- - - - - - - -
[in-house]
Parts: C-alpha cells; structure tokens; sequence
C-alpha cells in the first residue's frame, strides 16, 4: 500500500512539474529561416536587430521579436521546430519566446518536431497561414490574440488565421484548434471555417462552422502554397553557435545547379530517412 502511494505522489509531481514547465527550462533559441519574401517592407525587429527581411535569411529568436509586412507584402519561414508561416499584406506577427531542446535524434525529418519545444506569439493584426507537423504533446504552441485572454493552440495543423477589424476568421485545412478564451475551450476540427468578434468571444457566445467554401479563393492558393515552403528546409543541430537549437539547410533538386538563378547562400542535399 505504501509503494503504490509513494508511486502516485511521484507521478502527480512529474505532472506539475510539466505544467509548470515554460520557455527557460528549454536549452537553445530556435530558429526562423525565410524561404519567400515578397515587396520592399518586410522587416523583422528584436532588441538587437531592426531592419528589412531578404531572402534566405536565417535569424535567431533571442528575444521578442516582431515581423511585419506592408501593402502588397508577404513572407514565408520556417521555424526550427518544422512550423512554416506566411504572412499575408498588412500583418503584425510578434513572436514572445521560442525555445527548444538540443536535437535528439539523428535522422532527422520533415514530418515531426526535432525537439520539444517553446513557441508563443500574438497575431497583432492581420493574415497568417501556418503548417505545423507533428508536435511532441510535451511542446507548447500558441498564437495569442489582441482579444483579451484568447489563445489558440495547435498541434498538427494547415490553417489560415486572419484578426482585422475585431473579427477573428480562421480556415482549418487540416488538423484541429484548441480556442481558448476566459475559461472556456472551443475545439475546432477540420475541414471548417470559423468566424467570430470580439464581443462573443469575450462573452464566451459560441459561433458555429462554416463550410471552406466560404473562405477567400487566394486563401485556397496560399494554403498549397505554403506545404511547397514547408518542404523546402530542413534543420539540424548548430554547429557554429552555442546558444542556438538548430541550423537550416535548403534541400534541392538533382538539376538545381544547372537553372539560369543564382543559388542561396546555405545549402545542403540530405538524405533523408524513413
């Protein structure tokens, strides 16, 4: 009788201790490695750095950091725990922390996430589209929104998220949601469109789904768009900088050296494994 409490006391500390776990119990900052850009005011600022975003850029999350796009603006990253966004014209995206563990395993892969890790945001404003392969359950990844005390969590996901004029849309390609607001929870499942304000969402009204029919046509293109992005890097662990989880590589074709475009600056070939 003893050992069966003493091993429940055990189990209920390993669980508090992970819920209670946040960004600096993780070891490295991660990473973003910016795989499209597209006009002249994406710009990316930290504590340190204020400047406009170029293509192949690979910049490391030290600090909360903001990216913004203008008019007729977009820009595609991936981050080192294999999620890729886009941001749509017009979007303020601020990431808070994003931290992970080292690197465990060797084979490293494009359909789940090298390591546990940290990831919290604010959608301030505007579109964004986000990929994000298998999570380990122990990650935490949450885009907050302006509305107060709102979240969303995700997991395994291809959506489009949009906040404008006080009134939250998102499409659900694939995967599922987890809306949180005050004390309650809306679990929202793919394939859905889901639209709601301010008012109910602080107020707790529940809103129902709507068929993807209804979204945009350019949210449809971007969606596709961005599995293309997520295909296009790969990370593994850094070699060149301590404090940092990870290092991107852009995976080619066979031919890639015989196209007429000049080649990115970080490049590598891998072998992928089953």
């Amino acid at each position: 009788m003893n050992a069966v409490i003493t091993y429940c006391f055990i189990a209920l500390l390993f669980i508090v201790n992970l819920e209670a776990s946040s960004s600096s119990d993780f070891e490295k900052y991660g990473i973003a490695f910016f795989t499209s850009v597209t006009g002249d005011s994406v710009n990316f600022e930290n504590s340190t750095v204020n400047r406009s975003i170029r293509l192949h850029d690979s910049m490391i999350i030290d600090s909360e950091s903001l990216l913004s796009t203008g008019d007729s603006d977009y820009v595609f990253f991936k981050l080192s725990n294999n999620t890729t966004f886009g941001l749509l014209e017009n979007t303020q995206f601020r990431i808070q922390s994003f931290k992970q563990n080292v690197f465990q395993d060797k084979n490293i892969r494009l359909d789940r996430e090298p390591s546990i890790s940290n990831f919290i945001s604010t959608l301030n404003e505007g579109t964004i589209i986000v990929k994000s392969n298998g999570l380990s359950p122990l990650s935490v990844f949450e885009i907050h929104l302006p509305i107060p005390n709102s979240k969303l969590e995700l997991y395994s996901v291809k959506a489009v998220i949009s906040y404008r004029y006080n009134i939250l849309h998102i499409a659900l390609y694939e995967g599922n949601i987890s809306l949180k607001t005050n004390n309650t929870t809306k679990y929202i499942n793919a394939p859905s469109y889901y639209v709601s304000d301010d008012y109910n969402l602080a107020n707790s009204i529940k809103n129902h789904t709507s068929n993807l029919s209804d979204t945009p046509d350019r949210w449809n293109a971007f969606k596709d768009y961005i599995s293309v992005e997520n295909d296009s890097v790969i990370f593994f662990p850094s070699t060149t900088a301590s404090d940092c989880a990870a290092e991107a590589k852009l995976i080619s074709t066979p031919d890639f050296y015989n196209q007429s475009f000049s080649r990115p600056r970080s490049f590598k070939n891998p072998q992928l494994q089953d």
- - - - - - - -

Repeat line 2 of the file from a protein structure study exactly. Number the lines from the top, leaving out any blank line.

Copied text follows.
Parts: C-alpha cells; structure tokens; sequence